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PLoS Negl Trop Dis. 2018 May 29;12(5):e0006535. doi: 10.1371/journal.pntd.0006535. eCollection 2018 May.

The small RNA complement of adult Schistosoma haematobium.

Author information

1
Melbourne Veterinary School, Department of Veterinary Biosciences, Faculty of Veterinary and Agricultural Sciences, The University of Melbourne, Parkville, Victoria, Australia.
2
Population Health and Immunity, Walter and Eliza Hall Institute of Medical Research, Parkville, Victoria, Australia.
3
Parasites and Vectors Division, The Natural History Museum, London, United Kingdom.
4
School of Medicine & Health Sciences, Department of Microbiology, Immunology & Tropical Medicine, The George Washington University, Washington, DC, United States of America.

Abstract

BACKGROUND:

Blood flukes of the genus Schistosoma cause schistosomiasis-a neglected tropical disease (NTD) that affects more than 200 million people worldwide. Studies of schistosome genomes have improved our understanding of the molecular biology of flatworms, but most of them have focused largely on protein-coding genes. Small non-coding RNAs (sncRNAs) have been explored in selected schistosome species and are suggested to play essential roles in the post-transcriptional regulation of genes, and in modulating flatworm-host interactions. However, genome-wide small RNA data are currently lacking for key schistosomes including Schistosoma haematobium-the causative agent of urogenital schistosomiasis of humans.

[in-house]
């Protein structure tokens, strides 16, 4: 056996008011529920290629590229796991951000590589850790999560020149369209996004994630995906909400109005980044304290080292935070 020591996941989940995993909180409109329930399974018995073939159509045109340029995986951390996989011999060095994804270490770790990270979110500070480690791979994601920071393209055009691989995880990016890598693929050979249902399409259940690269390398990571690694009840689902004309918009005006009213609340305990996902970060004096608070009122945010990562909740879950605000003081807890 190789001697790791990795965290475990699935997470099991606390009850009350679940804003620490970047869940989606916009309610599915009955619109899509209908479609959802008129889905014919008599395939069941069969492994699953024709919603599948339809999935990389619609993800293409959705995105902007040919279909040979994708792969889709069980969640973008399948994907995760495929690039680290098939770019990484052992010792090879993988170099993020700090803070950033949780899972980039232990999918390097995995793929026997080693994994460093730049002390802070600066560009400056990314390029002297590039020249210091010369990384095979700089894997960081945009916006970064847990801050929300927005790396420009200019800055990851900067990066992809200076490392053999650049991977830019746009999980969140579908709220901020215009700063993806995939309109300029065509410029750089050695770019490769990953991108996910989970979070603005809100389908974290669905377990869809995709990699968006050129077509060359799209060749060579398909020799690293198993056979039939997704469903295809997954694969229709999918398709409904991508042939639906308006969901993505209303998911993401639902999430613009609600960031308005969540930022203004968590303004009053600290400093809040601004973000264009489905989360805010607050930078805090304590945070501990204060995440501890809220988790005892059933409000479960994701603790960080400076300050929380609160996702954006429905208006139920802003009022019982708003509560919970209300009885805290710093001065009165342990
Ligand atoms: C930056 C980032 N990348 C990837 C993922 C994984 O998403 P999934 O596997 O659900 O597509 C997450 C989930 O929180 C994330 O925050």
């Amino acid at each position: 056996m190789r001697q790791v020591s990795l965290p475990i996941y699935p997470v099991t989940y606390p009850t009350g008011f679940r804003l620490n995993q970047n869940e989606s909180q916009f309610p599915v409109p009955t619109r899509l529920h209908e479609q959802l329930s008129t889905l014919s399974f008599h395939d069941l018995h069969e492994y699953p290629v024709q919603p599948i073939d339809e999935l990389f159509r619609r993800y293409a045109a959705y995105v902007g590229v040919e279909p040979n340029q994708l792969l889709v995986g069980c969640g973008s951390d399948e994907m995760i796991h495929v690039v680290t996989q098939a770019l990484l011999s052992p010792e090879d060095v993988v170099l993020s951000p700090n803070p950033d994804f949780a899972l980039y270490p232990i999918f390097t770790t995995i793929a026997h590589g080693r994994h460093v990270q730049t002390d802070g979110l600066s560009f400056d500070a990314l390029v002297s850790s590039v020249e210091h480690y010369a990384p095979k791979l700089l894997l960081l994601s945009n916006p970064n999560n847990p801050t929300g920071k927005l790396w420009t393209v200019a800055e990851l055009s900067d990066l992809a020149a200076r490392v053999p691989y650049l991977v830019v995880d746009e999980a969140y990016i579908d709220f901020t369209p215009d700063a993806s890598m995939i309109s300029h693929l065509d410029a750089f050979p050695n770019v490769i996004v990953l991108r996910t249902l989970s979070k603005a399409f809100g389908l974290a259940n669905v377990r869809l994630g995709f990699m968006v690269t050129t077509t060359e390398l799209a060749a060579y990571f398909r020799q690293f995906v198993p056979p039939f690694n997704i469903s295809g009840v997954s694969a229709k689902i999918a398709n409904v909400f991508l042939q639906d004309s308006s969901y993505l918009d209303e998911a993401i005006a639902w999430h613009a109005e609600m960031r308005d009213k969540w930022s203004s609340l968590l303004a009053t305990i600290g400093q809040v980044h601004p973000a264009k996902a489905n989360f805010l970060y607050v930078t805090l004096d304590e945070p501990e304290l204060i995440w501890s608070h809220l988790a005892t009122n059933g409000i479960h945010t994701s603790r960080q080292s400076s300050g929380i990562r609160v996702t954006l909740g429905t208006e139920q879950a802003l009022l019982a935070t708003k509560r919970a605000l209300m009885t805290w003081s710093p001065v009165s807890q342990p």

METHODOLOGY:

MicroRNAs (miRNAs) and other sncRNAs of male and female adults of S. haematobium and small RNA transcription levels were explored by deep sequencing, genome mapping and detailed bioinformatic analyses.

PRINCIPAL FINDINGS:

In total, 89 transcribed miRNAs were identified in S. haematobium-a similar complement to those reported for the congeners S. mansoni and S. japonicum. Of these miRNAs, 34 were novel, with no homologs in other schistosomes. Most miRNAs (n = 64) exhibited sex-biased transcription, suggestive of roles in sexual differentiation, pairing of adult worms and reproductive processes. Of the sncRNAs that were not miRNAs, some related to the spliceosome (n = 21), biogenesis of other RNAs (n = 3) or ribozyme functions (n = 16), whereas most others (n = 3798) were novel ('orphans') with unknown functions.

CONCLUSIONS:

This study provides the first genome-wide sncRNA resource for S. haematobium, extending earlier studies of schistosomes. The present work should facilitate the future curation and experimental validation of sncRNA functions in schistosomes to enhance our understanding of post-transcriptional gene regulation and of the roles that sncRNAs play in schistosome reproduction, development and parasite-host cross-talk.

PMID:
29813122
PMCID:
PMC5993326
DOI:
10.1371/journal.pntd.0006535
[Indexed for MEDLINE]
Free PMC Article

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